• 45. Apoptosis (action of NK-cells)
  • 46. Antiviral immunity (CTLs) • Cytotoxic T lymphocytes (CTLs) constitute a specific virus-induced immune response • CTLs (CD8+) recognize protein fragments of viruses with major histocompatibility complex (MHC) antigens • CTLs product granzymes ( action via apoptosis)
  • 47. The antibody response • The specific antibodies (production of СD4+ cells) do not usually play a primary role in terminating acute viral infections but are very important in preventing reinfection. • Antibodies that protect the host by destroying the infectivity of virus are called neutralizing antibodies • Neutralizing antibodies reduce viral infectivity by possibly inhibiting attachment, penetration, or uncoating of virus. In addition, such antibodies may produce aggregation of virions, accelerate viral degradation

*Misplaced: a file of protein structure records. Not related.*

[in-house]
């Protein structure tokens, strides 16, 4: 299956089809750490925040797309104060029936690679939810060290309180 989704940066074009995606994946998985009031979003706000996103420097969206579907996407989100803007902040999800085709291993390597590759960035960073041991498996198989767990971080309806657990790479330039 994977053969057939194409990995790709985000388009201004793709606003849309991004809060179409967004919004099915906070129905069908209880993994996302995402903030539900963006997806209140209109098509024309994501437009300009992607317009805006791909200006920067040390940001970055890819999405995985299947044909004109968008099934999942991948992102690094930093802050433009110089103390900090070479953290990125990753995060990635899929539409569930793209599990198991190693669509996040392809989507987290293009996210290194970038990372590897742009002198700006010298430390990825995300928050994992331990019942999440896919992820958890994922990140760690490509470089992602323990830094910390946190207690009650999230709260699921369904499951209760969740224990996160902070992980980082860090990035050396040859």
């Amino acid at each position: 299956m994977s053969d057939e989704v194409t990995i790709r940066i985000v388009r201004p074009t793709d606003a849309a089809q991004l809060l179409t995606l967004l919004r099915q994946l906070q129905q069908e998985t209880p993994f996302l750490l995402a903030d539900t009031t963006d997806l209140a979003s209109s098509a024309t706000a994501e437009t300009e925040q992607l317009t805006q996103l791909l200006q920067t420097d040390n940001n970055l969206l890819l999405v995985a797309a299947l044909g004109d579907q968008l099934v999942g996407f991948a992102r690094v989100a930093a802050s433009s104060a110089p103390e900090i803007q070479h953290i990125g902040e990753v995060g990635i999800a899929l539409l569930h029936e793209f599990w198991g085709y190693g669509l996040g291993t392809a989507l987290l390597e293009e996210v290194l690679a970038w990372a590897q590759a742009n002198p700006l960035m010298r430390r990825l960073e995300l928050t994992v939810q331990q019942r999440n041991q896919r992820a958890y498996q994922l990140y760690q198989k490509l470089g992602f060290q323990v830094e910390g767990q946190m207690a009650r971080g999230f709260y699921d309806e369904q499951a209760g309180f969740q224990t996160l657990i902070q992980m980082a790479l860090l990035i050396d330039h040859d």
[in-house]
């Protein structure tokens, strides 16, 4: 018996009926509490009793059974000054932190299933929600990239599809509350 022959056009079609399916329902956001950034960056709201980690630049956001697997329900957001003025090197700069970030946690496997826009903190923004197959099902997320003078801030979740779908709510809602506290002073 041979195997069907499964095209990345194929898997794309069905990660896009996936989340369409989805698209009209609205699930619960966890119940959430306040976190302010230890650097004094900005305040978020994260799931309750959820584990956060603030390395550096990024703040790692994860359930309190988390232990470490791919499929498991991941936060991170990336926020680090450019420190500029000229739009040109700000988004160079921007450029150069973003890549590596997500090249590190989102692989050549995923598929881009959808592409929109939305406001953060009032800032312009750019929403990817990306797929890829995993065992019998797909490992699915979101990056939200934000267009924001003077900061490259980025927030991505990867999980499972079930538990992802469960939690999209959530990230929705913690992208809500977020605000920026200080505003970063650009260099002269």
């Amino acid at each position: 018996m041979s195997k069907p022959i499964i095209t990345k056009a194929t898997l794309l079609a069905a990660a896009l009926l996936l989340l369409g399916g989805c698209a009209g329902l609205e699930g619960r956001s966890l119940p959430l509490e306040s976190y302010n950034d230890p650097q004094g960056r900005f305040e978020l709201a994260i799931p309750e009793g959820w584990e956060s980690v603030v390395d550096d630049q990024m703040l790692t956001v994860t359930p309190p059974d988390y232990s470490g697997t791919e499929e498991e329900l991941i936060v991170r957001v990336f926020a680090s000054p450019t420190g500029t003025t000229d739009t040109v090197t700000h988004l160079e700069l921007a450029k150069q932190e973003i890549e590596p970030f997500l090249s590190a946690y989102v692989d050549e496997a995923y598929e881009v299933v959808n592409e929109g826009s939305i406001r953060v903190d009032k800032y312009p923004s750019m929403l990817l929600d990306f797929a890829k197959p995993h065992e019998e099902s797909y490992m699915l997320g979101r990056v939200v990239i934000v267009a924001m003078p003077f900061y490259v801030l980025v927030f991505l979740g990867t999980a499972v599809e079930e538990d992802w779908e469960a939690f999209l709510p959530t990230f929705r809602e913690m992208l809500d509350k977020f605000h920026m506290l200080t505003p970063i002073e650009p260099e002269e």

• 48. Structure of IgG
  • 49. Interferons • Interferons inhibit viral replication indirectly by inducing the synthesis of cellular proteins that minimize viral replication. • There are three main kinds of interferons, called α- , β-, γ-
  • 50. IFNα
  • 51. IFNβ
  • 52. IFNγ